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Hydrogen isotope determination by TC/EA technique in application to volcanic glass as a window into secondary hydration

Abstract : The use of volcanic glass as recorder of paleoenvironmental conditions has existed for 30 years. In this paper we investigate the methodological aspects of the determination of water content, isotopic composition, and water speciation in volcanic glass using the High Temperature Conversion/Elemental Analyzer (TCEA) mass spectrometer system on milligram quantities of glass concentrates. It is shown here that the precision and the reproducibility of this method is comparable to off-line conventional methods that require 100 times greater amount of material (δD ± 3‰; [H2O]tot ± 10relative% if < 1 wt% and ± 5 relative% if > 1 wt%) but is quicker and permits easy replication. This method extracts 100% of the water as verified by FTIR measurements. Finally, this study confirms the interest of DRIFT spectroscopy in the NIR range for the study of porous samples such as volcanic pumices and tephra, to determine the water speciation (H2O/OH). It may complement conventional FTIR transmission measurements in the MIR or NIR range that usually require homogeneous transparent sections or high degree of sample dilution in a non-absorbing matrix.

Using these methods, we attempt to discriminate residual magmatic from secondary meteoric water in volcanic glass. Using mafic to differentiated samples from different geological settings and different climatic conditions, we show that the H-isotope composition and water content of volcanic glass alone are not always sufficient to provide clear distinction between magmatic and meteoric origin. However if the magma is known to have a δD between - 90‰ and - 40‰ (- 60‰ for MORB mantle source), it is quite easy to resolve the δD evolution during magmatic degassing from post-depositional rehydration by meteoric water with δD < - 50‰ or δD > - 20‰. Water speciation measurements may provide additional information. In most cases, isotopic and total water measurements should be complemented by characterization of water speciation. During magmatic degassing (from 6 wt% to 0.1 wt% water) the H2O/OH is expected to decrease from 2 to close to 0. However, our dataset suggests that during secondary glass hydration (from 0.1 wt% to 6 wt% water) the H2O/OH ratio decreases from 5 to 2, which is the complete opposite.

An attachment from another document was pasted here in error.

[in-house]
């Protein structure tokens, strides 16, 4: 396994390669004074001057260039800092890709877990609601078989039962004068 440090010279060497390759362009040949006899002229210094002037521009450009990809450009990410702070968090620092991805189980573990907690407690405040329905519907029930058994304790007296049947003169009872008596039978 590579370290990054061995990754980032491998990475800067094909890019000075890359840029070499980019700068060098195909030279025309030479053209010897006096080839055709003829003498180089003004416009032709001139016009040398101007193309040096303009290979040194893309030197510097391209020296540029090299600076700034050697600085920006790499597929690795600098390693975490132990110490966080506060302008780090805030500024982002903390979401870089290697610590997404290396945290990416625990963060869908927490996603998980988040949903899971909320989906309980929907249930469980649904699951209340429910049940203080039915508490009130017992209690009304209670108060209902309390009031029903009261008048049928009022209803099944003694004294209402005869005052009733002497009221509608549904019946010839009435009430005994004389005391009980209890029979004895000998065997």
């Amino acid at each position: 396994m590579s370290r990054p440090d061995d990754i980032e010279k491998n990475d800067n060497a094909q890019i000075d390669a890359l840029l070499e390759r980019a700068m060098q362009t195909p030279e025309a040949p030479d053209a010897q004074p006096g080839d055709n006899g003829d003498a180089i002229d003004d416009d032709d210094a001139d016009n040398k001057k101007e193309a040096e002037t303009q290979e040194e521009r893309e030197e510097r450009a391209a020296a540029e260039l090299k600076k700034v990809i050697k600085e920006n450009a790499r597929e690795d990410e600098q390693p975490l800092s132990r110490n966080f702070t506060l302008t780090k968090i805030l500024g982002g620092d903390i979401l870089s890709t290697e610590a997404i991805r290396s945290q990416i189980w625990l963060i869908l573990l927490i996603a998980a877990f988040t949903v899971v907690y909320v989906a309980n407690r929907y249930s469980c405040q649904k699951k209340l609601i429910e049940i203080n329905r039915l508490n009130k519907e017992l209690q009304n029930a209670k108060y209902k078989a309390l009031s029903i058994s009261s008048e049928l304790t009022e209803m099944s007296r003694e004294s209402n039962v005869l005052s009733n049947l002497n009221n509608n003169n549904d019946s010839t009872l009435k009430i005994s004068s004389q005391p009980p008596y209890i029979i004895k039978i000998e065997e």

Overall our results support the use of H-isotopes of volcanic glass to discuss the composition of meteoric waters and paleo-climate within a specific region. To this purpose, the volcanic glass has to be almost fully rehydrated in order to fingerprint the isotopic composition of the ambient environmental water. As rehydration is exponentially faster with increasing temperature, efficient rehydration taking months to years, may occur in a cooling volcanic deposits that are meters-thick and thus can remain at a few hundred °C for a years to hundreds of years after the eruption. Such deposits could then provide a snap-shot view of climatic conditions at the time of the studied eruption.

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Submitted on : Thursday, March 3, 2022 - 2:44:21 PM
Last modification on : Thursday, July 7, 2022 - 3:10:20 AM

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Erwan Martin, Ilya Bindeman, Etienne Balan, Jim Palandri, Angela Seligman, et al.. Hydrogen isotope determination by TC/EA technique in application to volcanic glass as a window into secondary hydration. Journal of Volcanology and Geothermal Research, 2017, 348, pp.49-61. ⟨10.1016/j.jvolgeores.2017.10.013⟩. ⟨insu-03596039⟩

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